Slideshare uses cookies to improve functionality and performance, and to provide you with relevant advertising. If you continue browsing the site, you agree to the use of cookies on this website. See our User Agreement and Privacy Policy.

Slideshare uses cookies to improve functionality and performance, and to provide you with relevant advertising. If you continue browsing the site, you agree to the use of cookies on this website. See our Privacy Policy and User Agreement for details.

Successfully reported this slideshow.

Like this presentation? Why not share!

- Indifference curves by Carmela Grace Gavino 51186 views
- Indifrrence curve analysis by Laxmi Narayan 28578 views
- Indifference Curves - Income and Su... by tutor2u 15053 views
- Lecture 7 by kamran qamar 12352 views
- Law of diminishing returns by bernamarcos 12397 views
- law of diminishing marginal returns by Govardhan Andari ... 6227 views

No Downloads

Total views

56,958

On SlideShare

0

From Embeds

0

Number of Embeds

29

Shares

0

Downloads

2,363

Comments

17

Likes

65

No notes for slide

- 1. INDIFFERENCE CURVE ANALYSIS : ORDINAL UTILITY APPROACH
- 2. <ul><li>The technique of indifference curves was originated by Francis Y. Edgeworth in England in 1881. It was then refined by Vilfredo Pareto, an Italian economist in 1906. This technique attained perfection and systematic application in demand analysis at the hands of Prof. John Richard Hicks and R.G.D. Allen in 1934. </li></ul><ul><li>Hicks discarded the Marshallian assumption of cardinal measurement of utility and suggested ordinal measurement which implies comparison and ranking without quantification of the magnitude of satisfaction enjoyed by the consumer . </li></ul><ul><li>Professor Hicks introduced the concept of scale of preferences of a consumer as the base of indifference curve technique. The conceptual arrangement of different goods and their combinations in a set order of preferences is called the scale of preferences . </li></ul>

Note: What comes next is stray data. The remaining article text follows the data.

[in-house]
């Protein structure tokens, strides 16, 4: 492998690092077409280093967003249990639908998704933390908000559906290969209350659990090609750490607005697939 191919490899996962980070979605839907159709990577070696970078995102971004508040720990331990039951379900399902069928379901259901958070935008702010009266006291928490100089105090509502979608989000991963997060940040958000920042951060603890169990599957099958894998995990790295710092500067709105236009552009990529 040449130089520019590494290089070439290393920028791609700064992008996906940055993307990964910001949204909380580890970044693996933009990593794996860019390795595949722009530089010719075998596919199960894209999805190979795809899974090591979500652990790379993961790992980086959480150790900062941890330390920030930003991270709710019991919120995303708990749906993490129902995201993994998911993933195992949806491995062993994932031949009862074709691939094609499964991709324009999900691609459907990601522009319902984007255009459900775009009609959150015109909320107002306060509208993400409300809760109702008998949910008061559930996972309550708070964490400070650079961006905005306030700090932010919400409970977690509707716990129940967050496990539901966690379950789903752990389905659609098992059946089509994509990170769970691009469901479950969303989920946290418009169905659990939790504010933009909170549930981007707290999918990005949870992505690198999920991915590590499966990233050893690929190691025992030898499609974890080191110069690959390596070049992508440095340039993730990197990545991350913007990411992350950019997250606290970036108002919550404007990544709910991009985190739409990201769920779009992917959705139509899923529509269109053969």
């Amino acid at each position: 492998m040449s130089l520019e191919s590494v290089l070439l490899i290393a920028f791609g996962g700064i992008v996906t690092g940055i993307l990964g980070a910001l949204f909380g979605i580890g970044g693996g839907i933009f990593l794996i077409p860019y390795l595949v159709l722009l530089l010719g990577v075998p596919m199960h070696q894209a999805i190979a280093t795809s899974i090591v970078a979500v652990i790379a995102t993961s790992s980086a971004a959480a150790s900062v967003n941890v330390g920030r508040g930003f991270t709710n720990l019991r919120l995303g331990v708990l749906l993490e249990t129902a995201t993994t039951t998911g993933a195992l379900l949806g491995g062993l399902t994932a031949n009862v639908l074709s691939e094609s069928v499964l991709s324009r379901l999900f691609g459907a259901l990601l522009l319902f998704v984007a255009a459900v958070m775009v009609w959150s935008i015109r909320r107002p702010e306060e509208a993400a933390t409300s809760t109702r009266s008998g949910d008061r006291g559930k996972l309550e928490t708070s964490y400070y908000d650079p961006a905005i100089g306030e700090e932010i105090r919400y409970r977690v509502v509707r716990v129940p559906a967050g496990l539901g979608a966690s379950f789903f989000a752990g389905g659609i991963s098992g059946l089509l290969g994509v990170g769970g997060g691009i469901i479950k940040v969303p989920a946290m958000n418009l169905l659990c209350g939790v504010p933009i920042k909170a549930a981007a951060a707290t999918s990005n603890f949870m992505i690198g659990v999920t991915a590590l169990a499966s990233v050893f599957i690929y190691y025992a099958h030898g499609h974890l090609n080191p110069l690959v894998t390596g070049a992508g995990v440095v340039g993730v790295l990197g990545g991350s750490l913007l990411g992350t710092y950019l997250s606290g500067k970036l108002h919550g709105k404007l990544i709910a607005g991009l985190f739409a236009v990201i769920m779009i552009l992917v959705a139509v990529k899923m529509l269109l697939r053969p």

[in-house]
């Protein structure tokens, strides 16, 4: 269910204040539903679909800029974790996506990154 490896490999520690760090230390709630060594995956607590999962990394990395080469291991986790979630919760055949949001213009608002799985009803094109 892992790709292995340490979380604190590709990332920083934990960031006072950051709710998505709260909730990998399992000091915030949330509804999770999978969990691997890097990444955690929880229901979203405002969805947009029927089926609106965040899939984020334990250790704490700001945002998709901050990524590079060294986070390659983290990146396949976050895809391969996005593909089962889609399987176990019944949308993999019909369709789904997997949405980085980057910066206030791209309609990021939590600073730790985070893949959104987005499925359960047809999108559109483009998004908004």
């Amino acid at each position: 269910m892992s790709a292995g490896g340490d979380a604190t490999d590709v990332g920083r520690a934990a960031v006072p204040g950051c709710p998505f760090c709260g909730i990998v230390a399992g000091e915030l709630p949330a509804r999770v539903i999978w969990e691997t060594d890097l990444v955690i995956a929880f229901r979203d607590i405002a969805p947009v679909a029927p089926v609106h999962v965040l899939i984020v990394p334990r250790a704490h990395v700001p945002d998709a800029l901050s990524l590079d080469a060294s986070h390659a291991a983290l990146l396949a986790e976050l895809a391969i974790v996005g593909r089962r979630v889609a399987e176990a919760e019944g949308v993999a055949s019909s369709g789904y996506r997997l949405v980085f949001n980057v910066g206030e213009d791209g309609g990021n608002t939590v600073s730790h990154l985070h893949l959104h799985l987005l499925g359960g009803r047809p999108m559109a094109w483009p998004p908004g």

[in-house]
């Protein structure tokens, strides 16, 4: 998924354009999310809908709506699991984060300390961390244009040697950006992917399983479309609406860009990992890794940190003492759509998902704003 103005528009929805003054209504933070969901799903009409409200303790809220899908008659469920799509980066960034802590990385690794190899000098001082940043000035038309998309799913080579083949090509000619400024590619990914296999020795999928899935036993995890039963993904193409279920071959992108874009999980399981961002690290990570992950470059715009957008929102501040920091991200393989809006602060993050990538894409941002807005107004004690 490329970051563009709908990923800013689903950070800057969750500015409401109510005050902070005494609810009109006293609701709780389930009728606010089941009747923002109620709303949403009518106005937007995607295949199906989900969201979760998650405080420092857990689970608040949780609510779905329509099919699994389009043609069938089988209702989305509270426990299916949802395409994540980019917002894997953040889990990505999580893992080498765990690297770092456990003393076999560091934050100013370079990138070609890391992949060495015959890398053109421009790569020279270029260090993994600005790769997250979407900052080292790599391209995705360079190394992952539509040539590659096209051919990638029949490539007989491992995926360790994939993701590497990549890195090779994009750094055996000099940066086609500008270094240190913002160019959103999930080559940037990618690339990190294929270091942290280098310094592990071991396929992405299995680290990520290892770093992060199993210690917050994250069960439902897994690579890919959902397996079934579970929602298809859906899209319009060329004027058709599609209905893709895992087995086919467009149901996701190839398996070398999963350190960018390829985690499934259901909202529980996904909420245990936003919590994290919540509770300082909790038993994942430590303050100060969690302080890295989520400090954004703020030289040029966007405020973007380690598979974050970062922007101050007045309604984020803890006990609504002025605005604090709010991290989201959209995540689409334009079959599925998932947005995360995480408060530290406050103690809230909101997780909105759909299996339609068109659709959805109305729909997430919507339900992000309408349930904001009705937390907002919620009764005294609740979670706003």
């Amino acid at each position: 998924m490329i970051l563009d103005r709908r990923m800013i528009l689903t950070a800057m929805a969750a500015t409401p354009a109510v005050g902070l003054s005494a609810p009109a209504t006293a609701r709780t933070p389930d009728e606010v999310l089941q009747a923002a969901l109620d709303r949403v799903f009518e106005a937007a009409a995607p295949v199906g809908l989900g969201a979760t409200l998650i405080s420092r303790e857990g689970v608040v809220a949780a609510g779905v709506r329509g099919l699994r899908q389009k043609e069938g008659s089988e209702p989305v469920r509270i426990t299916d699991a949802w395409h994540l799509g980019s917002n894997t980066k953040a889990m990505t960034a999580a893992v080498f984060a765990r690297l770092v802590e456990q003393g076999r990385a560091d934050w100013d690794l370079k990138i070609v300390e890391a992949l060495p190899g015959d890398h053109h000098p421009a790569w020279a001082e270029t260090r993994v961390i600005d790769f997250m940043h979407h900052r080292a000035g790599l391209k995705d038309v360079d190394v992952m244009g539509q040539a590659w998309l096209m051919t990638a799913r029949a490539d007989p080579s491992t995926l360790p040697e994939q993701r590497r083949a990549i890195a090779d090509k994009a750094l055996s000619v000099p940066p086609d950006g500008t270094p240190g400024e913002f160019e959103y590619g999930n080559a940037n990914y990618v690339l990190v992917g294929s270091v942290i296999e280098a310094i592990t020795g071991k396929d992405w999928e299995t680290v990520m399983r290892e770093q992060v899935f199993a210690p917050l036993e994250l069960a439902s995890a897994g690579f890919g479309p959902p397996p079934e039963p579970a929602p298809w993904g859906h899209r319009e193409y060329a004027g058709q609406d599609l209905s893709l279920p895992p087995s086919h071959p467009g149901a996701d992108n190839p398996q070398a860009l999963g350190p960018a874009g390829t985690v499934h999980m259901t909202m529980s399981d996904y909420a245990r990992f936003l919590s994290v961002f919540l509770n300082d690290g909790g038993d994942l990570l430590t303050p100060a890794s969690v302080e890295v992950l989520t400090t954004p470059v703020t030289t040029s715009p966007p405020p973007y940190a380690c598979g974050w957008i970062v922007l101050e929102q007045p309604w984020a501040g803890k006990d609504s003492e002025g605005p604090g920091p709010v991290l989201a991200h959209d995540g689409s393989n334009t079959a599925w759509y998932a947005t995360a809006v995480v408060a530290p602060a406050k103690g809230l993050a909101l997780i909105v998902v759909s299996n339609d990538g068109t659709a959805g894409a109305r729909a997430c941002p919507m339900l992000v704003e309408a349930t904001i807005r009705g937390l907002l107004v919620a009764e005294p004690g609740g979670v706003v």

- 3. <ul><li>Assumptions </li></ul><ul><li>Rational behavior of the consumer </li></ul><ul><li>Utility is ordinal </li></ul><ul><li>Diminishing marginal rate of substitution </li></ul><ul><li>Consistency in choice </li></ul><ul><li>Transitivity in choice making </li></ul><ul><li>Goods consumed are substitutable </li></ul>
- 4. <ul><li>Definition : </li></ul><ul><li>An indifference curve is the locus of points representing all the different combinations of two goods which yield equal level of utility to the consumer. </li></ul><ul><li>Indifference Schedule : </li></ul><ul><li>Indifference schedule is a list of various combinations of commodities which are equally satisfactory to the consumer concerned. </li></ul>
- 5. Indifference Schedule: 5 5 E 4 6 D 3 8 C 2 11 B 1 15 A Mangoes Apples Combinations
- 6. Indifference curve IC shows all possible combinations of apples and mangoes between which a person is indifferent. Point A shows consumption bundle consisting of 15 apples and one mango. Moving from point A to Point B, we are willing to give up 4 apples to get a second mango (total utility is the same at points A and B).
- 7. Indifference Map : A graph showing a whole set of indifference curves is called an indifference map. All points on the same curve give equal level of satisfaction, but each point on higher curve gives higher level of satisfaction.
- 8. <ul><li>Properties of indifference curves : </li></ul><ul><li>Indifference curves are negatively sloped </li></ul><ul><li>Given a combination of commodity X and commodity Y, with every increase in X, the amount in Y should fall in order that the level of satisfaction from every combination should remain the same. </li></ul><ul><li>Indifference curves are convex to the origin </li></ul><ul><li>Convexity illustrates the law of diminishing marginal rate of substitution. </li></ul><ul><li>Indifference curves can never intersect each other </li></ul><ul><li>Indifference curves can never intersect each other because each indifference curve represents a specific level of satisfaction. If two indifference curves intersect each other, then at the point of intersection, the consumer is experiencing two different levels of utility. </li></ul>
- 9. <ul><li>Consumer Equilibrium </li></ul><ul><li>A consumer seeks a market basket that generates the maximum level of happiness. However, one’s money income and prices of goods imposes a limit on the level of satisfaction that one may attain. Thus, the income at the disposal of the consumer in conjunction with prices of the commodities will determine the budgetary constraint or the price line. </li></ul>
- 10. <ul><li>Consumer equilibrium is attained when, given his budget constraint, the consumer reaches the highest possible point on the indifference curve. The maximum satisfaction is yielded when the consumer reaches equilibrium at the point of tangency between an indifference curve and the price line. At point E, the price line is tangent to the indifference curve. </li></ul><ul><li>At the equilibrium point, slope of indifference curve = slope of price line </li></ul><ul><li>slope of indifference curve = MRS </li></ul><ul><li>slope of price line = PX / PY </li></ul><ul><li>Thus, at point E, MRS = PX / PY </li></ul><ul><li>Thus, satisfaction is maximized when the marginal rate of substitution of X for Y is just equal to the price of X to the price of Y. </li></ul>

No public clipboards found for this slide

Login to see the comments